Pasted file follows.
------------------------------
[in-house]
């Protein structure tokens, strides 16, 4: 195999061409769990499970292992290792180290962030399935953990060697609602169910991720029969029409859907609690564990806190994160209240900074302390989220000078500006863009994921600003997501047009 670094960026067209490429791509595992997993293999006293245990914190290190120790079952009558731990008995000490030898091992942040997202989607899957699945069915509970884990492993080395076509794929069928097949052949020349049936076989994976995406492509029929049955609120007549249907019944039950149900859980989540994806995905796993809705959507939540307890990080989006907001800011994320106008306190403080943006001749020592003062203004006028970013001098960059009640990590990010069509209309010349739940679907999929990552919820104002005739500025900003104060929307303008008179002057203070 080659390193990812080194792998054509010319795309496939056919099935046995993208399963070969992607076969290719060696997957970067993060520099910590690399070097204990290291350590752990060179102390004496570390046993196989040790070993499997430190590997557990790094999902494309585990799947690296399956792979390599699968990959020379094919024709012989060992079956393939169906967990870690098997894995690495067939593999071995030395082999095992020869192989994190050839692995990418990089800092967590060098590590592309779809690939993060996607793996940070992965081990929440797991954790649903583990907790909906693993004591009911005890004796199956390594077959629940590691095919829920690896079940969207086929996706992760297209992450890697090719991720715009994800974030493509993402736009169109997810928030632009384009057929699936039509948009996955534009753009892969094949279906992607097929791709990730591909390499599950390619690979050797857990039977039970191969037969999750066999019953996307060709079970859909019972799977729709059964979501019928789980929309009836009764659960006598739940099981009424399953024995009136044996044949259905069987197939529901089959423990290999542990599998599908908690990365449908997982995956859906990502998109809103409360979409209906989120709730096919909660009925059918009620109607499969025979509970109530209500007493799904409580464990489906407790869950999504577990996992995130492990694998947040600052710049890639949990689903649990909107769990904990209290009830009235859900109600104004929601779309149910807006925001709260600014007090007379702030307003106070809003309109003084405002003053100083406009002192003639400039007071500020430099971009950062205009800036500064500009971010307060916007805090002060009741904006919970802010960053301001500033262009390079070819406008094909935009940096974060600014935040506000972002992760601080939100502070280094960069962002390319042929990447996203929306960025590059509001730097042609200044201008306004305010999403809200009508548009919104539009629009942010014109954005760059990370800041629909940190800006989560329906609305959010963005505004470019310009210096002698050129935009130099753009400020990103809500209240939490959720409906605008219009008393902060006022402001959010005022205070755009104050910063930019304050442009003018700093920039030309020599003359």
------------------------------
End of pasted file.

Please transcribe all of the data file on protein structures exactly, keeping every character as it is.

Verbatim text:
[in-house]
């Protein structure tokens, strides 16, 4: 195999061409769990499970292992290792180290962030399935953990060697609602169910991720029969029409859907609690564990806190994160209240900074302390989220000078500006863009994921600003997501047009 670094960026067209490429791509595992997993293999006293245990914190290190120790079952009558731990008995000490030898091992942040997202989607899957699945069915509970884990492993080395076509794929069928097949052949020349049936076989994976995406492509029929049955609120007549249907019944039950149900859980989540994806995905796993809705959507939540307890990080989006907001800011994320106008306190403080943006001749020592003062203004006028970013001098960059009640990590990010069509209309010349739940679907999929990552919820104002005739500025900003104060929307303008008179002057203070 080659390193990812080194792998054509010319795309496939056919099935046995993208399963070969992607076969290719060696997957970067993060520099910590690399070097204990290291350590752990060179102390004496570390046993196989040790070993499997430190590997557990790094999902494309585990799947690296399956792979390599699968990959020379094919024709012989060992079956393939169906967990870690098997894995690495067939593999071995030395082999095992020869192989994190050839692995990418990089800092967590060098590590592309779809690939993060996607793996940070992965081990929440797991954790649903583990907790909906693993004591009911005890004796199956390594077959629940590691095919829920690896079940969207086929996706992760297209992450890697090719991720715009994800974030493509993402736009169109997810928030632009384009057929699936039509948009996955534009753009892969094949279906992607097929791709990730591909390499599950390619690979050797857990039977039970191969037969999750066999019953996307060709079970859909019972799977729709059964979501019928789980929309009836009764659960006598739940099981009424399953024995009136044996044949259905069987197939529901089959423990290999542990599998599908908690990365449908997982995956859906990502998109809103409360979409209906989120709730096919909660009925059918009620109607499969025979509970109530209500007493799904409580464990489906407790869950999504577990996992995130492990694998947040600052710049890639949990689903649990909107769990904990209290009830009235859900109600104004929601779309149910807006925001709260600014007090007379702030307003106070809003309109003084405002003053100083406009002192003639400039007071500020430099971009950062205009800036500064500009971010307060916007805090002060009741904006919970802010960053301001500033262009390079070819406008094909935009940096974060600014935040506000972002992760601080939100502070280094960069962002390319042929990447996203929306960025590059509001730097042609200044201008306004305010999403809200009508548009919104539009629009942010014109954005760059990370800041629909940190800006989560329906609305959010963005505004470019310009210096002698050129935009130099753009400020990103809500209240939490959720409906605008219009008393902060006022402001959010005022205070755009104050910063930019304050442009003018700093920039030309020599003359």